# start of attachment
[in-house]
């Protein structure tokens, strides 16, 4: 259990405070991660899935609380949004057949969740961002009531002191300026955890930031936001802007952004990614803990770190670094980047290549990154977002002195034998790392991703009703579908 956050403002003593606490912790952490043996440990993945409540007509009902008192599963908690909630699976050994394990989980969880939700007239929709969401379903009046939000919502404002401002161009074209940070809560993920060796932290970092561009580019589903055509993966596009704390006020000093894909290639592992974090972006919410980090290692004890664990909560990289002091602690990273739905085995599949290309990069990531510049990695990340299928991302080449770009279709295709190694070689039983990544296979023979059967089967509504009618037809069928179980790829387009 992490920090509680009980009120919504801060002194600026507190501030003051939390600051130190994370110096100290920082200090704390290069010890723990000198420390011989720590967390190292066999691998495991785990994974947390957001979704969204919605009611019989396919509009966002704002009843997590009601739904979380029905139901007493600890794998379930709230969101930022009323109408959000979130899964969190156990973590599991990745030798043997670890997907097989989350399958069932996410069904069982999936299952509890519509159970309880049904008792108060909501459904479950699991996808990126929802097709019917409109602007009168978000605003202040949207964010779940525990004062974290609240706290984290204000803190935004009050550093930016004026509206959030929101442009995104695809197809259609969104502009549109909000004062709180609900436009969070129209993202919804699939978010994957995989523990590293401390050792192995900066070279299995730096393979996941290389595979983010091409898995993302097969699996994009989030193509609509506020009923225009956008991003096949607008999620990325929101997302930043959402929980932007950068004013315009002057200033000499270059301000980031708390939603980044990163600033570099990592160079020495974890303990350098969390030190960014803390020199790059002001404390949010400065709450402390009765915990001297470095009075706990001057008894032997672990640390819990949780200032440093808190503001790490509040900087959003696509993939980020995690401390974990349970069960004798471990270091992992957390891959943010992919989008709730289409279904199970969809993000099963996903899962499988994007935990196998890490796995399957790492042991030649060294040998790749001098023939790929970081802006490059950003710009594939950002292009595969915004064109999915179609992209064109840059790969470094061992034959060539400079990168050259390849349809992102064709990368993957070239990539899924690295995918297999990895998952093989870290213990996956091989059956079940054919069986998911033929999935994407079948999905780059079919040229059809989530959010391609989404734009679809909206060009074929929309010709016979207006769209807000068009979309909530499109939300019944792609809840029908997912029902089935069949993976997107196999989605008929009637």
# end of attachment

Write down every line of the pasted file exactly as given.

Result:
[in-house]
């Protein structure tokens, strides 16, 4: 259990405070991660899935609380949004057949969740961002009531002191300026955890930031936001802007952004990614803990770190670094980047290549990154977002002195034998790392991703009703579908 956050403002003593606490912790952490043996440990993945409540007509009902008192599963908690909630699976050994394990989980969880939700007239929709969401379903009046939000919502404002401002161009074209940070809560993920060796932290970092561009580019589903055509993966596009704390006020000093894909290639592992974090972006919410980090290692004890664990909560990289002091602690990273739905085995599949290309990069990531510049990695990340299928991302080449770009279709295709190694070689039983990544296979023979059967089967509504009618037809069928179980790829387009 992490920090509680009980009120919504801060002194600026507190501030003051939390600051130190994370110096100290920082200090704390290069010890723990000198420390011989720590967390190292066999691998495991785990994974947390957001979704969204919605009611019989396919509009966002704002009843997590009601739904979380029905139901007493600890794998379930709230969101930022009323109408959000979130899964969190156990973590599991990745030798043997670890997907097989989350399958069932996410069904069982999936299952509890519509159970309880049904008792108060909501459904479950699991996808990126929802097709019917409109602007009168978000605003202040949207964010779940525990004062974290609240706290984290204000803190935004009050550093930016004026509206959030929101442009995104695809197809259609969104502009549109909000004062709180609900436009969070129209993202919804699939978010994957995989523990590293401390050792192995900066070279299995730096393979996941290389595979983010091409898995993302097969699996994009989030193509609509506020009923225009956008991003096949607008999620990325929101997302930043959402929980932007950068004013315009002057200033000499270059301000980031708390939603980044990163600033570099990592160079020495974890303990350098969390030190960014803390020199790059002001404390949010400065709450402390009765915990001297470095009075706990001057008894032997672990640390819990949780200032440093808190503001790490509040900087959003696509993939980020995690401390974990349970069960004798471990270091992992957390891959943010992919989008709730289409279904199970969809993000099963996903899962499988994007935990196998890490796995399957790492042991030649060294040998790749001098023939790929970081802006490059950003710009594939950002292009595969915004064109999915179609992209064109840059790969470094061992034959060539400079990168050259390849349809992102064709990368993957070239990539899924690295995918297999990895998952093989870290213990996956091989059956079940054919069986998911033929999935994407079948999905780059079919040229059809989530959010391609989404734009679809909206060009074929929309010709016979207006769209807000068009979309909530499109939300019944792609809840029908997912029902089935069949993976997107196999989605008929009637």